We’ll win on Westfield: Lowys

 Stephen and Peter Lowy in the Westfield offices yesterday. Picture: Sam Mooy Source: News Corp Australia

Stephen and Peter Lowy in the Westfield offices yesterday. Picture: Sam Mooy Source: News Corp Australia

THE Lowy family has defied investor opposition and vowed to push ahead with plans for the sweeping overhaul of the $70 billion Westfield shopping centre empire on its terms, amid concerns the founders will abandon the Australian arm and concentrate on global expansion.

“What we were very clear about today is that we are pursuing the proposal outlined in December and we absolutely believe it is in the interests of both the shareholders. The boards are unanimously in favour of it,” said Steven Lowy, co-chief executive of Westfield Group, which his 83-year-old father, chairman Frank Lowy, co-founded 54 years ago.

Westfield Group reported a 6.7 per cent fall in its annual net profit to $1.6 billion after selling at least $3bn worth of property interests in the 2013 calender year.

Operating profit, known as funds from operations, gained 2.3 per cent to 66.5c per security on the back on improving US retail conditions.

Under Westfield’s proposal, the group’s Australian and New Zealand shopping centres business would be merged into Westfield Retail Trust to form a new listed company called Scentre Group.

WRT was spun out three years ago as the listed owner of 50 per cent interests of Westfield’s Australian and New Zealand shopping centres.

WRT shareholders have voiced opposition to the latest restructure, threatening to vote down the proposal and calling for more favourable terms for WRT. They had hoped the proposal would be sweetened at yesterday’s profit result.

There have also been concerns that the Lowy family may sell its 4 per cent interest in the newly formed Scentre Group, a Westfield company that for the first time would not run be by a member of the Lowy family.

The family sold its $665m interest in WRT last year.

The remainder of Westfield Group would be renamed Westfield Corporation and run by Steven Lowy, with the company owning global properties in iconic locations such as London, New York and Milan. The Lowy family would hold 8 per cent.

Despite investor cynicism that the Lowy family was betting on the international side with its stronger growth prospects, Steven Lowy yesterday reaffirmed the family’s support for the Australian arm and the company as a whole.

“We have a serious amount of wealth tied up in Westfield Group, which currently has investments in the US, Australia and Europe,” he said. “In the new entities, it has been decided that my father will be chairman of both companies. My family has made a statement to maintain its holding in that company and be a long-term investor in Scentre Group.

“I am not sure how much more confidence we need to give to the market about commitment to this company and both companies.”

Both Peter and Steven Lowy took a pay cut in 2013, receiving $US8.15 million ($9.03m) and $8.658m in total pay, respectively, compared with $US8.9m and $US9.4m in 2012.

Steven Lowy also moved to offer some hope on the domestic retail outlook after limited sales growth in recent years, saying operating income last year grew 2 per cent. “Overall, rents are still going up,” he said of Australian operations.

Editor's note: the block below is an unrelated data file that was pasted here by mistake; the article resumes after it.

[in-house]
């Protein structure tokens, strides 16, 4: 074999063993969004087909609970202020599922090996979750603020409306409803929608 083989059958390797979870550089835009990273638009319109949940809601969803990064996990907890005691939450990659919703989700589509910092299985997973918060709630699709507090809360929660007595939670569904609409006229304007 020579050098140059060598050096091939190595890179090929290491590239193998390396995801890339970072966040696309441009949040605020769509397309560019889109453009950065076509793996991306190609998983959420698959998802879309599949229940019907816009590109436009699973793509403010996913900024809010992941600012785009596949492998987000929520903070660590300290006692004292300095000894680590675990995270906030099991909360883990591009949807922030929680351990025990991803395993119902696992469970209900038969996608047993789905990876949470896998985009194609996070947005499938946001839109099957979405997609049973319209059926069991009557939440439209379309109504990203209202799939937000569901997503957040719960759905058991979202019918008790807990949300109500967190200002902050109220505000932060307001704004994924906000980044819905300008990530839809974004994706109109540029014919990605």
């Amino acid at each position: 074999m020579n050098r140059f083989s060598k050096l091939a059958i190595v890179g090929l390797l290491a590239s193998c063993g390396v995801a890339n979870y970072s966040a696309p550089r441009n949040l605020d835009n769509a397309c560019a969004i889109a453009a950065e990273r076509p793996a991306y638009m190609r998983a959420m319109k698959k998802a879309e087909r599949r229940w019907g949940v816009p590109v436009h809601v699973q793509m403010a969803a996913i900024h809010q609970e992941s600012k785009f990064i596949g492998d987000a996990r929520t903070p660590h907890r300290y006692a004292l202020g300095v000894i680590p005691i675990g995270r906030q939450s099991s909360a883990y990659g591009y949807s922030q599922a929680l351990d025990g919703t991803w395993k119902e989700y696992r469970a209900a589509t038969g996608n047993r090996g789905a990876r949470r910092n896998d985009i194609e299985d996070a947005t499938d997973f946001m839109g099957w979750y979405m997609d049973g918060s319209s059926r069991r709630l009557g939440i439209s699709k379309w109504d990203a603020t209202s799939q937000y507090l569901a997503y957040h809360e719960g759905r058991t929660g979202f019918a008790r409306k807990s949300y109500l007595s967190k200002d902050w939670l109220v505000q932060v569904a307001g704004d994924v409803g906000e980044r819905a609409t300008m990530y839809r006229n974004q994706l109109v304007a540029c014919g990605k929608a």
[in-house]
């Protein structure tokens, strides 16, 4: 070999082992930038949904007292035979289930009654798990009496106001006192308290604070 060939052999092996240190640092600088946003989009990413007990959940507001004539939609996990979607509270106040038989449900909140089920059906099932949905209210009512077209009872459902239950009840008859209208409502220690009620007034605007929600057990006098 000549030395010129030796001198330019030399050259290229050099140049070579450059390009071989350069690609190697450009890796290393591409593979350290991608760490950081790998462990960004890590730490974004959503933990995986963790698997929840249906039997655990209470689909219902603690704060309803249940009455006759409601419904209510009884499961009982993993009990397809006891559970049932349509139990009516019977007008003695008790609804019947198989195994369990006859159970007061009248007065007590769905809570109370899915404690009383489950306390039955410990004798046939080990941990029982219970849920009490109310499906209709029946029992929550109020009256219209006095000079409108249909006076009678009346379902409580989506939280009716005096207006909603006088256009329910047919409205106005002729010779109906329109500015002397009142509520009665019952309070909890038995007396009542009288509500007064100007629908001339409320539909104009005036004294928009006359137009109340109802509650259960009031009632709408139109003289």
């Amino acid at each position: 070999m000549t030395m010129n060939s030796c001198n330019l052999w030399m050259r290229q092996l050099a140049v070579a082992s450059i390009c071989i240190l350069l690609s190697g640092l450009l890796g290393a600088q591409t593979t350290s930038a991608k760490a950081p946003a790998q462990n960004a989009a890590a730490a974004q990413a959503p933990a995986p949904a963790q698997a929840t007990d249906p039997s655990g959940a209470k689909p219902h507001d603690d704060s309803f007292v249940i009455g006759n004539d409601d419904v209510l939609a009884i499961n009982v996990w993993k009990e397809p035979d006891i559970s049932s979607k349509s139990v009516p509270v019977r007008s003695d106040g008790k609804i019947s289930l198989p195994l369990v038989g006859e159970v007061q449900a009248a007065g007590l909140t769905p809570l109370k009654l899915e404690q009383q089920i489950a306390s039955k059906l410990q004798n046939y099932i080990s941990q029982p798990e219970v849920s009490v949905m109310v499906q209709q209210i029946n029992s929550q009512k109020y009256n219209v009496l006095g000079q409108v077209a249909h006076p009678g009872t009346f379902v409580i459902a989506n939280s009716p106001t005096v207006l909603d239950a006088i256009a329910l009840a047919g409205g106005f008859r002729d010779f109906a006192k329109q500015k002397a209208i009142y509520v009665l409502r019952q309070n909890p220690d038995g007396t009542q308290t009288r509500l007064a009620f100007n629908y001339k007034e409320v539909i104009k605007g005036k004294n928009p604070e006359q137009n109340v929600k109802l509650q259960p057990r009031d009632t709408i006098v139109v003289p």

“The fourth quarter was probably the best quarter in a long time and continued to flow into January. I’m not suggesting a structural shift, but certainly I’m suggesting it is better than it was.”

Once investors received the independent report and other legal documents about the deal, he believed they would see the proposal in a better light and would vote in favour of the proposal in late May.

Under the restructure, Westfield Retail Trust shareholders receive $285 cash plus 918 securities in the new Scentre Group for every 1000 Westfield Group units held. The cash payment will be effected through an $850m capital return, equivalent to a pro-rata buyback of WRT securities at $3.47 per security.

Westfield Group shareholders would receive 1000 securities in the new Westfield Corporation and 1246 securities in Scentre Group for every 1000 Westfield Group securities held. Yesterday, Westfield reported comparable property net operating income growth in its US shopping centres of 4.7 per cent, in Britain 4.3 per cent, and Australia 2 per cent and 0.3 per cent in New Zealand.

The company’s distribution per security rose 3 per cent to 51c per security.

Westfield Group offered two sets of guidance to account for the new proposal: Westfield Corp’s guidance is US39.8c per security and Scentre 21.5c per security.

Mr Lowy remained bullish about the prospects of its US properties, which included the lucrative World Trade Centre development. He described WTC as “probably one of the highest productive (properties) in the world”.

“We want to own the best assets in capital cities around the world and we are doing corporate restructuring for the best structure to own and grow those assets.”

Mr Lowy said while the company would consider acquisitions on a case-by-case basis, the company’s main source of growth would be through its development program, with $4.9bn worth of Australian and New Zealand projects and an international pipeline worth $US9bn.

“I think you need to appreciate the Westfield Group has been at a strategic repositioning at the corporate and at the asset level,” he said.

Westfield Retail Trust posted a 6.5 per cent fall in its annual net profit to $777m, but the group’s funds from operations gained 0.9 per cent to $596.8m, or 2.5 per cent on an earnings per security basis at 19.85c.

The distribution was 19.85c per stapled security, up 5.9 per cent, in line with its forecast.

Westfield Group shares closed down 29c to $10.39 and WRT shares closed steady at $3.15.

Source: The Australian

 

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